Charles Dickens and the Ghost of Professor Pepper at the Dickens Museum

One December evening, 160 years ago, during a theatrical performance of one of Dickens’ plays, London audiences were surprised to see a ghost cross the stage.

The game was The haunted man, and it was the very first use of Pepper’s Ghost, a method of projecting the illusion of a ghost into a theater. It caused a stir, and this winter the Charles Dickens Museum is looking at the author’s fascination with ghosts and the supernatural. Although famous for Christmas ghosts, the museum is more broadly concerned with its other supernatural stories, and as far from its fiction as it is with deep-rooted human skepticism that ghosts exist.

Despite his own thoughts on the existence of ghosts, he still managed to write over 20 ghost stories over a 30-year period. The exhibit features what Dickens’ friend and early biographer John Forster called his “wannabe” ghosts.

The Haunted House, the story that so surprised London theatre-goers, is a collection of works by other writers along with his own, telling the story of seven friends who tell each other ghost stories on the twelfth night. Although successfully published in 1859, the performance at the London Polytechnic in 1862 with the appearance of a ghost on stage gave it new vigor.

Dickens was fascinated by the idea of ​​ghosts, and there is much correspondence with author and ghost proponent, William Howitt, who often sent him wild goose hunting around supposedly haunted houses and pubs . Just a year later, Dickens’ friendship with Howitt broke down after Dickens insisted that ghosts didn’t exist – except perhaps on the theater stage. A number of these letters survive and are displayed here.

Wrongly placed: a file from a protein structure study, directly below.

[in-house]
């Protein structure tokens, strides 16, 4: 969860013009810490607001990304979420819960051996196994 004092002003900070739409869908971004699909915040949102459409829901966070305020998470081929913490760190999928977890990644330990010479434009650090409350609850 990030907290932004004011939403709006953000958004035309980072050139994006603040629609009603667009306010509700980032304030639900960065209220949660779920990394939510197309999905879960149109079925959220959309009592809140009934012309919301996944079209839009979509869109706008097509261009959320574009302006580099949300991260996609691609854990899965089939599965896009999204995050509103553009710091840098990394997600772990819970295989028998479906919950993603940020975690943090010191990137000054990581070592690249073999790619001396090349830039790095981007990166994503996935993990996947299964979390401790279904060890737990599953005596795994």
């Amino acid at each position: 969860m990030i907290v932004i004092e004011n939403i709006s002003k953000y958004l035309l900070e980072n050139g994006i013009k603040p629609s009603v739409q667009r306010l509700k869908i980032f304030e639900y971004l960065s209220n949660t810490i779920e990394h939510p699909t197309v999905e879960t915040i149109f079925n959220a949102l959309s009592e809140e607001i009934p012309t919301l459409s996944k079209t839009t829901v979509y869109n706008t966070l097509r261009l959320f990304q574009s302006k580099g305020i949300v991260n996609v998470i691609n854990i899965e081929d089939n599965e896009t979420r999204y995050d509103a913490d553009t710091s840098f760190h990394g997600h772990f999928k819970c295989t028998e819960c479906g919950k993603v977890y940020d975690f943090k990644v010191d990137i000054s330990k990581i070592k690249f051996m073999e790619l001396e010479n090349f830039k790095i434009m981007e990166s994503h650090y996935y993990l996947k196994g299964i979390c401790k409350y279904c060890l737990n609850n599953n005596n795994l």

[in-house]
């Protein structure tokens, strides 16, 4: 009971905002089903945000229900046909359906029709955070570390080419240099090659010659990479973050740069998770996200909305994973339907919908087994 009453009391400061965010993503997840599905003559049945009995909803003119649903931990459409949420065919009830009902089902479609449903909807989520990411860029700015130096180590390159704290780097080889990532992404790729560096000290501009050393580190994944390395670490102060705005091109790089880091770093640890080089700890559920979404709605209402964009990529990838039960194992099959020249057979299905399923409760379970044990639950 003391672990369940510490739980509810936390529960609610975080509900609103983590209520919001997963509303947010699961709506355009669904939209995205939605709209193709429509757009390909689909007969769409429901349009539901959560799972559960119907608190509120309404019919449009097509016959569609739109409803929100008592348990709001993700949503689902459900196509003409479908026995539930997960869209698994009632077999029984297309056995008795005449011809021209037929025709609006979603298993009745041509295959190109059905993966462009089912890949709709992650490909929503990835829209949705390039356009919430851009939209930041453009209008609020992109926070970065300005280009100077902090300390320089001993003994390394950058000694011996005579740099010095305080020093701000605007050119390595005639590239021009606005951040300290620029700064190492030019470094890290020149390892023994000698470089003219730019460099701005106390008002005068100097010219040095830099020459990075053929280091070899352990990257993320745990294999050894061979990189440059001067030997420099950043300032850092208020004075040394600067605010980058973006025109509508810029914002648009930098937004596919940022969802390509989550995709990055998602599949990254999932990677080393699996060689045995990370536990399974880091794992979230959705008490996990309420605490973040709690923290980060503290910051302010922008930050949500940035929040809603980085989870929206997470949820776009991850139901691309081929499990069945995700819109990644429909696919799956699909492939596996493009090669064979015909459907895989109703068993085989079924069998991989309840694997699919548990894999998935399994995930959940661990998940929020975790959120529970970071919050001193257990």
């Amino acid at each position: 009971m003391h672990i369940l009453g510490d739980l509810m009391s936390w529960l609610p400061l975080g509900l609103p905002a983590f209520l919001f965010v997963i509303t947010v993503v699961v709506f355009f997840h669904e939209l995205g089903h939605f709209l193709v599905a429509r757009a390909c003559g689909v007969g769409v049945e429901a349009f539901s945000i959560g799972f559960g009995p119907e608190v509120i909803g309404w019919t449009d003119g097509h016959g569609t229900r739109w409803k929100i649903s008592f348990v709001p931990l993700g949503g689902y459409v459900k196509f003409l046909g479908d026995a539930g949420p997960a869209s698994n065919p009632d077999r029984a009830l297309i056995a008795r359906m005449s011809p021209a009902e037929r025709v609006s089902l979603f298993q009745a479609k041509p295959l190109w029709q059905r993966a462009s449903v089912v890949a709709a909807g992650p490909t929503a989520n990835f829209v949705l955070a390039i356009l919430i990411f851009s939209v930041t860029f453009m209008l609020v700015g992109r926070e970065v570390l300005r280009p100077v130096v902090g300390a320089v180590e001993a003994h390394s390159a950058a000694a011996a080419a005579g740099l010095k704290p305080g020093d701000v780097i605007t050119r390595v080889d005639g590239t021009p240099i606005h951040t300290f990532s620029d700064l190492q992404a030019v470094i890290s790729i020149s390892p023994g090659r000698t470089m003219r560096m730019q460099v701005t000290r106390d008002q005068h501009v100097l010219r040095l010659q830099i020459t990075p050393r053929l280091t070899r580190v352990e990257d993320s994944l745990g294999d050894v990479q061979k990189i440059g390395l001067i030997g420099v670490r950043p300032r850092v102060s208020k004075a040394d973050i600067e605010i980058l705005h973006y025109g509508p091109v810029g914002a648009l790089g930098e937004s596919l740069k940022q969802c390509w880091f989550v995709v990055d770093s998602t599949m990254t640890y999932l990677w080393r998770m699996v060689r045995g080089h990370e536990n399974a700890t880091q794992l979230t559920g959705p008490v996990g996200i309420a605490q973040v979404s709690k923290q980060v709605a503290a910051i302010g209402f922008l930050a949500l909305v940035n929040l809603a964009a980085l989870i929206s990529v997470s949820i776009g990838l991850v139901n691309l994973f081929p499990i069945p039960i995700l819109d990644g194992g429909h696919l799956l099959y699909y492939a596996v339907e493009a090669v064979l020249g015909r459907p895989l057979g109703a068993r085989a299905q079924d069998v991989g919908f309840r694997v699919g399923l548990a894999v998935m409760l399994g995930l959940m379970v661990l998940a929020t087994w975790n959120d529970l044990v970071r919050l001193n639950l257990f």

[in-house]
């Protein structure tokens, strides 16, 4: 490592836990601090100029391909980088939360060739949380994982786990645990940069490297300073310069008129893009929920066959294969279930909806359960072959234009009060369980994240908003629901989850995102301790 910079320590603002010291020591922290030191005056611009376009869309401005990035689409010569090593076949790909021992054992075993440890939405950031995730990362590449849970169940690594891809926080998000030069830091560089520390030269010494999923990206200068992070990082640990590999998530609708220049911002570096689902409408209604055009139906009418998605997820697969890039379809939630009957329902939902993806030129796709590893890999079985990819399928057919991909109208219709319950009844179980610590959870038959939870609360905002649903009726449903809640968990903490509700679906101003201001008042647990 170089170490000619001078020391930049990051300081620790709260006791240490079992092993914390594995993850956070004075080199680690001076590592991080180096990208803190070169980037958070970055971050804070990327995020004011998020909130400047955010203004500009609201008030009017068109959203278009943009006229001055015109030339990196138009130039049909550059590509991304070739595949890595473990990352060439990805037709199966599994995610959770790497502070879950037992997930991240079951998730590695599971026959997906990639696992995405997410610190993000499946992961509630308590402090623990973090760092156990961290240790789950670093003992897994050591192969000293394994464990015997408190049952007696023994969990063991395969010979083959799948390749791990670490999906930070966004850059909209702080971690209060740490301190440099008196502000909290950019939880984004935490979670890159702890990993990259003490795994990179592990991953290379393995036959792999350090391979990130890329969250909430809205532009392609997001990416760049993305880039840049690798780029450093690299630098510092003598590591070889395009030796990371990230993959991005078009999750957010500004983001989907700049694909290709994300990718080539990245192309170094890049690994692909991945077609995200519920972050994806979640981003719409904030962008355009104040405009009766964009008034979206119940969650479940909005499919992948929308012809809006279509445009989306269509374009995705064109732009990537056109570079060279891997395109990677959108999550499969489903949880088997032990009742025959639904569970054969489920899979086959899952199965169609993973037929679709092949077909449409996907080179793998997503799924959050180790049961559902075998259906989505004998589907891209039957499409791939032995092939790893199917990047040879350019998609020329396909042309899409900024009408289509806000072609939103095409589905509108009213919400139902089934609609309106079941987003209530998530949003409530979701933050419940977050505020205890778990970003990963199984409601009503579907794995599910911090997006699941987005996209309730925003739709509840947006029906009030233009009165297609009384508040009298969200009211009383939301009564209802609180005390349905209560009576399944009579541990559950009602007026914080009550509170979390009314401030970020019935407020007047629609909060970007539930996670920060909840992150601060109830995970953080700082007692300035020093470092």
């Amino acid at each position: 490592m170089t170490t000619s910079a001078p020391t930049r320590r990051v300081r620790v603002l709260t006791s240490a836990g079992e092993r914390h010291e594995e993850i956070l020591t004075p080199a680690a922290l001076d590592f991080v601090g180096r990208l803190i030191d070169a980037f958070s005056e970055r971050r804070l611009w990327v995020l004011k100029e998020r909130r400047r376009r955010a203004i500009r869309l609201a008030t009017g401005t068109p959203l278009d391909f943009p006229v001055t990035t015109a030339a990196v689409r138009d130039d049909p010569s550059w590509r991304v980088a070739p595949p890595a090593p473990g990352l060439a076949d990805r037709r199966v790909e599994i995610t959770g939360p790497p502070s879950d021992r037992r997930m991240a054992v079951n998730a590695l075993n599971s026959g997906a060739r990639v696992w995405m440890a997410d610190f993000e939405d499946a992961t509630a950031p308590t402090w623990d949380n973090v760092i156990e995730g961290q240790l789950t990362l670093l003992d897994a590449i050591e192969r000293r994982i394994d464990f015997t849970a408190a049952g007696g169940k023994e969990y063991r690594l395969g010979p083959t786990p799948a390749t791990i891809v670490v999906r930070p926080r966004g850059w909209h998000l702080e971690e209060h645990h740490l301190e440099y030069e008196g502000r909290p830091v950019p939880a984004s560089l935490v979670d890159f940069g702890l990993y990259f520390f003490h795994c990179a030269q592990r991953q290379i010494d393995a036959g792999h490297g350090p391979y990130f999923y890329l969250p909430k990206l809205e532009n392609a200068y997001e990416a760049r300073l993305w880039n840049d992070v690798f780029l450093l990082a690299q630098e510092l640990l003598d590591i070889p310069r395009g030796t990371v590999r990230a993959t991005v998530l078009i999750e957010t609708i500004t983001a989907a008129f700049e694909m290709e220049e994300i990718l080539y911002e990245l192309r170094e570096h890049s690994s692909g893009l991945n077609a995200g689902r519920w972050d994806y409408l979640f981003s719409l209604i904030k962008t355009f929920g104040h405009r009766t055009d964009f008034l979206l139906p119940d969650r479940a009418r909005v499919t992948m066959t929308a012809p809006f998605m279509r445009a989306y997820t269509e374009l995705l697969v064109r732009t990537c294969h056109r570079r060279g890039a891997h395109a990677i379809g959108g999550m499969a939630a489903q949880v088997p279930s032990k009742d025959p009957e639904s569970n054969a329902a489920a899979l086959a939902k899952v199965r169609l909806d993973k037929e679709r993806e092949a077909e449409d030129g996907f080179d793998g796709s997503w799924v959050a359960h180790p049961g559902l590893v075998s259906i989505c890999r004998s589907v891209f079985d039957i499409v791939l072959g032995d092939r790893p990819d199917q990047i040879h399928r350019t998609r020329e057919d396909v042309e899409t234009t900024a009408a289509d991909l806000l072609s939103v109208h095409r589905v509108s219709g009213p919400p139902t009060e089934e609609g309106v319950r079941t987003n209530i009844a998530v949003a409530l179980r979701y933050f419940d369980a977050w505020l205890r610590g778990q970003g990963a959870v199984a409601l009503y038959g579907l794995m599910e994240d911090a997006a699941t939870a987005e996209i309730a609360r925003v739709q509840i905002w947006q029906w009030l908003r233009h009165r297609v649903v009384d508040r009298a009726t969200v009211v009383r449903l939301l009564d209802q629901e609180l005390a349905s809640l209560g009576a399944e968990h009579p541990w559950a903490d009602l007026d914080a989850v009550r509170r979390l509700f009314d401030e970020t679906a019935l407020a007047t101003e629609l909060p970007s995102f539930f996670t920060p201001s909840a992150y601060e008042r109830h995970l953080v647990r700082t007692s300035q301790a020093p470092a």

Dicken’s skepticism is alluded to in his most famous ghost story, A Christmas Carol, when Scrooge declared Marley’s ghost to be nothing more than “an undigested piece of beef, a stain of mustard, a crumb of cheese, a fragment of undercooked potato”.

No Dickens organization can ignore A Christmas Carol this time of year, but perhaps the weirdest version of A Christmas Carol that has ever been in print has been found, as a Brazilian comic strip featuring the ghost of Christmas yet to come depicted as a headless blaze. mule – a familiar story of Brazilian culture.

The most fun is probably a strange little box in the corner of one of the exhibition halls – a Victorian stereoscope, where you can see 3D images. An early View-Master, and the museum received a few slides from Brian May’s private collection, and they all show ghosts and Dickens in creepy 3D effects.

Scrooge and Marley’s Ghost – Credit The Brian May Archive of Stereoscopy

The exhibition, To Be Read At Dusk: Dickens, Ghosts and the Supernatural, is at the Charles Dickens Museum until March 2023.

The admission price is valid for the entire museum as well as for the exhibition.

Adult: £13.13 | Reduced price: £11.03 | Child (6-16): £7.88 | Children(

It is recommended to book tickets in advance from hereespecially around Christmas time when the museum is decorated for Yule and can get rather busy.

If the exhibit gives you a taste for stage magic, there’s the International Magic store just down the street.

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